70.2 F
Fort Worth
Tuesday, September 22, 2020
- Advertisements -
Health Care Questions Your Teen’s Pediatrician May Ask

Questions Your Teen’s Pediatrician May Ask

Other News

Rethinking Screen Time for Kids

(StatePoint) As families try to establish a new normal, balancing screen time for kids has become not only especially challenging, but more important than...

Seniors with diabetes: Important questions to ask your doctor now

(BPT) - If you're a senior with diabetes, you're not alone. The statistics are eye opening — more than 25% of Americans age 65...

Connecting in kindness during troubling times

(BPT) - The theory that the world is interconnected to such a degree that the fluttering of a butterfly’s wing in Africa could cause...

Protecting Your Financial Health During the COVID-19 Outbreak [Video]

Sorry, but your browser does not support the video tag.(BPT) - The COVID-19 outbreak has many Americans quickly trying to adjust to a new...

(StatePoint) Routine check-ups are essential for adolescents and young adults. As health risks and concerns are rapidly changing during the teen years, these preventive services can help keep your teens healthy and safe. Experts say that conversations between doctors, patients and their families during these visits are very important.

“Habits formed in adolescence often continue into adulthood, making this a key period for encouraging behaviors that promote health and reduce risk,” says Dr. Elizabeth Alderman, chair of American Academy of Pediatrics’ Committee on Adolescence. “Routine check-ups are a great time to encourage adolescents to actively participate in their own health, and for parents play an important role in this process.”

To help families prepare for their teen’s next appointment, here are some questions doctors may ask and some tips for making the most of these visits. These tips were developed by the Adolescent Health Consortium, a collaboration among the American Academy of Pediatrics, the American Academy of Family Physicians, the Society for Adolescent Health and Medicine, and the American Congress of Obstetricians and Gynecologists.

• Your teen’s doctor may ask them questions like “What are your responsibilities at home?” and “What are you good at?” in an effort to gauge their emotional development, their ability to cope with stress, and assess their risk for depression, anxiety, or other concerns.

• You may be asked general questions about your home, neighborhood, and your teen’s school environments in order to help the doctor determine whether your child is eating enough, feels safe, and is getting enough sleep. This can offer an overall picture of your teen’s well-being. 

• Your teen’s doctor will likely ask your teen about their sexual activity, contraceptive methods, sexually transmitted diseases (STDs), and pregnancy prevention, as well as about their use of tobacco, e-cigarettes, alcohol, and prescription and street drugs. You may be asked about the kind of conversations you’re having at home about avoiding risky behaviors.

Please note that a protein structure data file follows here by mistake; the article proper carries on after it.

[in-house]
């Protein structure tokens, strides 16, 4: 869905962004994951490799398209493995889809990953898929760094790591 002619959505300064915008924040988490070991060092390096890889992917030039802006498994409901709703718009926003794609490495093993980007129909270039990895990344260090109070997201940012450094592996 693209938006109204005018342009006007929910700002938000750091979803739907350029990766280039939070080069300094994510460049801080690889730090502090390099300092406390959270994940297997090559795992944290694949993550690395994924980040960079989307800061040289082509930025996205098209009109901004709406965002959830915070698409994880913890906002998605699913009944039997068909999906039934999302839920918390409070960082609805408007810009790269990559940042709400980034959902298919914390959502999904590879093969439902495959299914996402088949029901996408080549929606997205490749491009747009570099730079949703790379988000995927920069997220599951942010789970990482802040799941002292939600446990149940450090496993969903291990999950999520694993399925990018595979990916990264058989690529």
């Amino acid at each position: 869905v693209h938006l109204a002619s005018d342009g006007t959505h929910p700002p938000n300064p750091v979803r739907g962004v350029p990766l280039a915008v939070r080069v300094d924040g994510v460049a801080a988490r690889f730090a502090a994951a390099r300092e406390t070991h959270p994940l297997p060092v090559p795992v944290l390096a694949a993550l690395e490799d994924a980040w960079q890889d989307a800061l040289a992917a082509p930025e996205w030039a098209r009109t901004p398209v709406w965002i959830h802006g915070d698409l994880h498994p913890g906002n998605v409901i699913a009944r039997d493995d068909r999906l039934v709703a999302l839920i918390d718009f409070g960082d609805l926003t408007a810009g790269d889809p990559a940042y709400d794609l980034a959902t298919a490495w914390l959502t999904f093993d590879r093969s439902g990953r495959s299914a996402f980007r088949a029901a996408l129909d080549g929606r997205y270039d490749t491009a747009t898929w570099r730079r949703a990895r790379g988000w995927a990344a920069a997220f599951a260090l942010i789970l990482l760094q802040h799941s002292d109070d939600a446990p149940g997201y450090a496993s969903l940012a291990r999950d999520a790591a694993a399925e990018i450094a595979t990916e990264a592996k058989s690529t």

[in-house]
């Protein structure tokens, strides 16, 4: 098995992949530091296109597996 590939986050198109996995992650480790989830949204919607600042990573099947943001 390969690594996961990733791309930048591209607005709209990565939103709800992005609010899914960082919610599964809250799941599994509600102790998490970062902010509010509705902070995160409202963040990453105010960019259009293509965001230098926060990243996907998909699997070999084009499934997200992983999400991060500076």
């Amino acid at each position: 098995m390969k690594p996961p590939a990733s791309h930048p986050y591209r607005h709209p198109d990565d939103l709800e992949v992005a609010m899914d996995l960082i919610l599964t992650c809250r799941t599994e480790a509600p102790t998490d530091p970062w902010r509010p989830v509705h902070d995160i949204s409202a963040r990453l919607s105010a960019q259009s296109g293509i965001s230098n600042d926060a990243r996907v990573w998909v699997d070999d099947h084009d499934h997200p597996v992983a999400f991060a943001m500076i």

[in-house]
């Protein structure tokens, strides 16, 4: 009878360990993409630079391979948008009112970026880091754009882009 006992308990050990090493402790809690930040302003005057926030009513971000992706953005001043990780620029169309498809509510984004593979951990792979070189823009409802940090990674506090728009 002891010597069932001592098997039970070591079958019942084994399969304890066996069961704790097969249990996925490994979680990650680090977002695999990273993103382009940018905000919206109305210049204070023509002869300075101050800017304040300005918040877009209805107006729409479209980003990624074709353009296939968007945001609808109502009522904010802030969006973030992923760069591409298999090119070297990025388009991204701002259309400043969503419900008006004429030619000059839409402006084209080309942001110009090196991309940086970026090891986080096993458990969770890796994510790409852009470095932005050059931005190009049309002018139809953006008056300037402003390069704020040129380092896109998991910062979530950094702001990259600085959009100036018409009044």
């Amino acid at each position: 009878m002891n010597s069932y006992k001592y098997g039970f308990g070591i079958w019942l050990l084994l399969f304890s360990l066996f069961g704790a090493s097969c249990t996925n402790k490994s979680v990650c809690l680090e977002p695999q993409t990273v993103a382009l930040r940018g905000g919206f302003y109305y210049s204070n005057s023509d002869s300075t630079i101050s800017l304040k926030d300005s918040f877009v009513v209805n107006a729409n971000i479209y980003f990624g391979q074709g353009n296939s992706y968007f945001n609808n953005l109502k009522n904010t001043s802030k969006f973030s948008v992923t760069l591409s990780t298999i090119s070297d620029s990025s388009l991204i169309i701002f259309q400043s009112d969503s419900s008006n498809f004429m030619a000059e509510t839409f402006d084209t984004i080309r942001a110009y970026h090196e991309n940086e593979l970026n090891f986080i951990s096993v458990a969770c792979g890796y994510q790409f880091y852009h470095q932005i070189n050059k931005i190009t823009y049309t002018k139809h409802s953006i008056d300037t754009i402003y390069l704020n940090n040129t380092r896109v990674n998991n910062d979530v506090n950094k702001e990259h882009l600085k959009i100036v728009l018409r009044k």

• Routine check-ups are also a good time to see whether a patient is at risk of developing eating disorders, so the doctor may ask your teen about their diet, exercise routine, and feelings about their body with questions like, “how do you feel about the way you look?” and “do you ever skip meals?”

• Your teen’s doctor may start discussions on topics like puberty, sexual development, gender identity, sexual attraction and sexuality. Teens should feel safe discussing these topics with their doctor and with you.

“There is a gap between what adolescents and young adults want to discuss and what they actually talk about during doctor’s visits,” says Dr. Alderman, who points out that doctors are more likely to gather accurate information about a teen’s health when parents are supportive of confidential, one-on-one time between teens and their doctors. “Confidentiality is essential to adolescent health care, empowering teens to get the information they need to stay healthy. Teens and parents, separately, should make a list of questions and discussion topics to address with the teen’s doctor.”

For more resources, visit HealthyChildren.org.

When teenagers and parents know what to expect in advance, they can get a lot more out of doctor’s visits. Remember, confidential care is good for their health.

Photo Credit: (c) Chinnapong / stock.Adobe.com

- Advertisements -
- Advertisements -

Latest News

Tarrant County reports 3 COVID deaths on Tuesday

Tarrant County Public Health reported three COVID-19 deaths on Tuesday, Sept. 22. The deceased include a woman from Fort Worth in her...

Fort Worth police partner with MHMR and The Morris Foundation on mental health

The Fort Worth Police Department, with funding from The Morris Foundation and support by My Health My Resources (MHMR), will assure that...

Tarrant County reports 13 COVID deaths on Sunday

Tarrant County Public Health on Sunday, Sept. 20 reported 13 COVID-19 deaths, two from July and five from August. The deceased include...

CVS adds 2,000 test sites nationally; 26 in North Texas

FWBP STAFF CVS Health (NYSE: CVS) said Sept. 17 it plans to add more than...

Fort Worth eye medication firm acquired for $225M

Fort Worth eye medication firm acquired for $225M Fort Worth-based Eyevance Holdings LLC, founded in 2017 to provide medication...